Vengeance! Who knew?

What angers you most quickly and deeply? Being cut off by another driver after a long day at work? An obnoxious telemarketer that ignores your rejection of his/her product and keeps talking? Either of these gems can bring out the Mr. Hyde in me. But watching my computer freeze with my unsaved work still brightly displayed on the screen, only to have my desperate, pleading keystrokes ignored is at the top of my rage list. Defeated, all I can do is press the power button to give my computer the restart it demands.

I've decided that computers enrage us so quickly and deeply because there is no recourse for us when we are abused (yes, I said it -abused) by them. Sadly, with no way to even the score with our computers, our pent up animosity is channeled to other areas of our lives manifesting as problems with marriage, appetite and occasionally, freak nervous twitches. Imagine being rudely cut off by another car if you could not use your fingers to share your feelings with the driver? What if the law forbade you to hang up on a telemarketer until he/she said "good-bye" first? The feeling of helplessness would be torture. Yet when your computer angers you, what really can you do to retaliate? Physical violence isn't the answer -it would make the situation worse!

I'm here to help. I've discovered something your computer doesn't want me to share with you. Computers feel. Oh yes, it's true. They simply don't want you to know that they feel. Have you noticed that they choose to crash when you are paying the most attention to your work and the least attention to them? Computers selfishly feel negative attention is better than none. It's so sick and dysfunctional. But with this knowledge, I'll provide some "tools" you can use to get back at your computer. Please don't abuse this power. Exploit your computer's vulnerabilities responsibly -"an eye for an eye" as they say. [grin]

Computers see.

You can punish a naughty computer by blinding it for a few minutes. It watches you through the monitor. It studies your facial expressions -especially right after it crashes on you. Turn off the monitor and your computer can no longer see you. It hates that. The temporary dimness of the screen when first turning the monitor back on is its way of squinting as it slowly adjusts to the light in the room. Some computers will try to trick you into thinking they aren't watching by putting the monitor into power-save mode where the screen goes black while a yellow light remains illuminated by the power button. Don't be fooled by this -your computer can still see unless you actually turn off the monitor's power. Sometimes a mere threat can be effective. After rebooting from your next crash try placing your finger on the monitor's power button, then look at the computer and say loudly, "Don't test me, ever." You'll be surprised at the computer love you'll be shown.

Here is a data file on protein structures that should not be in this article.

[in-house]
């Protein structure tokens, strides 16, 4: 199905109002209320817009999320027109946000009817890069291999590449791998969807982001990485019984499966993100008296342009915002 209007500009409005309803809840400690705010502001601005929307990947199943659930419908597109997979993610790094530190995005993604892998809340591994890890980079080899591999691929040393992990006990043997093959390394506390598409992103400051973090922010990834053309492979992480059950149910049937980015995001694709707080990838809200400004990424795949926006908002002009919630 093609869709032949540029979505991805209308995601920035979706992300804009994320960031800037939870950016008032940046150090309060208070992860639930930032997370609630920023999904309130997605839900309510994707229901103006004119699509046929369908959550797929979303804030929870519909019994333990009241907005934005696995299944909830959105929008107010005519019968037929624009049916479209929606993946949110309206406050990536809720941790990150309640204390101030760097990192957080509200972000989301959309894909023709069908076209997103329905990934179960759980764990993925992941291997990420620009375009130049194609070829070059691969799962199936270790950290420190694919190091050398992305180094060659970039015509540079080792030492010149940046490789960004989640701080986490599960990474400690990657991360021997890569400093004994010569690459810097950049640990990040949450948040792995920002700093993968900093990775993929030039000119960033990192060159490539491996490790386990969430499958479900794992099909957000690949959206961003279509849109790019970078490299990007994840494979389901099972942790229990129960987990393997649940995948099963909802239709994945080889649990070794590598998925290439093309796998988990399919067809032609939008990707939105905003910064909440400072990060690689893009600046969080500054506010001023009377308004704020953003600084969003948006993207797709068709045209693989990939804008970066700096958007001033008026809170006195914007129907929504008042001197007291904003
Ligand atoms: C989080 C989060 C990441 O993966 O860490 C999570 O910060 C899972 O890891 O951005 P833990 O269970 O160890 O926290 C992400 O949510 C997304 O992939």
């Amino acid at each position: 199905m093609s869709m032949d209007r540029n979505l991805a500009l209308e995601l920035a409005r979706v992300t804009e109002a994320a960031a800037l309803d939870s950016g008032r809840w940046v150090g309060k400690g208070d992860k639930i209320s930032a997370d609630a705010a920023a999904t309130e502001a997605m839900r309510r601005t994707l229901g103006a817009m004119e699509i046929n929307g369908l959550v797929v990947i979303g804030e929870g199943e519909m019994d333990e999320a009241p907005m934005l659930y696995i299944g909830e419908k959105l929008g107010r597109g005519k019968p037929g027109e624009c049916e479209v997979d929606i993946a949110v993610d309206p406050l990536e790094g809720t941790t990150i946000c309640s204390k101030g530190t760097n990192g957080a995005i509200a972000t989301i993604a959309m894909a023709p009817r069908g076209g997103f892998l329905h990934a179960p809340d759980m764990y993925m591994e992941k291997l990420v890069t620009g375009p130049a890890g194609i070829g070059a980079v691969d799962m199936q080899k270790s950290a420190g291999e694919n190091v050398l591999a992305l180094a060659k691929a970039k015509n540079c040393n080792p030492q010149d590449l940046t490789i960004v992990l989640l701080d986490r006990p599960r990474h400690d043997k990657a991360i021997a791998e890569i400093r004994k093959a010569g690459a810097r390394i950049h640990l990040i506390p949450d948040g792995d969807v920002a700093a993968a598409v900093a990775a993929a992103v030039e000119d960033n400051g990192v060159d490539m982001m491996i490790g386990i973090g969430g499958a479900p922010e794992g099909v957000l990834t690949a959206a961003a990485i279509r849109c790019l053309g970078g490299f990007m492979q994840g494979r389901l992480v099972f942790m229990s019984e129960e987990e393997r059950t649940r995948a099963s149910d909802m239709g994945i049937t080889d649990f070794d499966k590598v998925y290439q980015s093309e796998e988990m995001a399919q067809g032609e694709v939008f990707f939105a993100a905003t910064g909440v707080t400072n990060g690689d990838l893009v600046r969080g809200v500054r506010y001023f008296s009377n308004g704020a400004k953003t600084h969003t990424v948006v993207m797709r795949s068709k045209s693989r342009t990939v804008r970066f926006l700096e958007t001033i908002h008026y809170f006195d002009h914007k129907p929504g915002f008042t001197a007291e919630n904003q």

Computers are spoiled.

Threaten to downgrade its software. Computers despise going from a newer version of software to an older one. The equivalent to this harsh measure would be like being forcing a human to date someone they'd recently dumped. When my computer chose to misbehave last week I put some ancient software on my desk labeled, "For install if computer crashes," then I tilted the monitor slightly down so the computer could "see" my threat. Sure, you may roll your eyes at me but, hey, since then my computer's been trying to be my best friend.

Computers envy.

Another effective tactic is to use competition as punishment. Computers demand attention and want it exclusively from anyone sitting in front of them. Internet addiction therapy is a reality because computers are so selfish in their demands for our exclusive attention. After a particularly rough day of mistreatment at the hands of my computer last summer I placed a small television right beside my computer monitor. Immediately I noticed my screen saver was greener than usual (um hmm, jealously). You can really push your computer's buttons (pun intended) by uttering a phrase it dreads like, "Wow, I love this TV show, let me log off so I can watch it." Try turning your monitor slightly toward the TV to demonstrate your seriousness, and then proceed with your work. I guarantee you'll feel all the computer's love you've been missing.

What? You say I've taken it too far? Oh please! Is it so wrong to fantasize about a level emotional playing field for my computer and me?

I could continue with a dozen more computer payback tactics I've discovered to be effective but I'm late for something important. I have to dash downstairs to the garage to remove a car-cover. A couple hours ago I had to put my very bad car on "time out."

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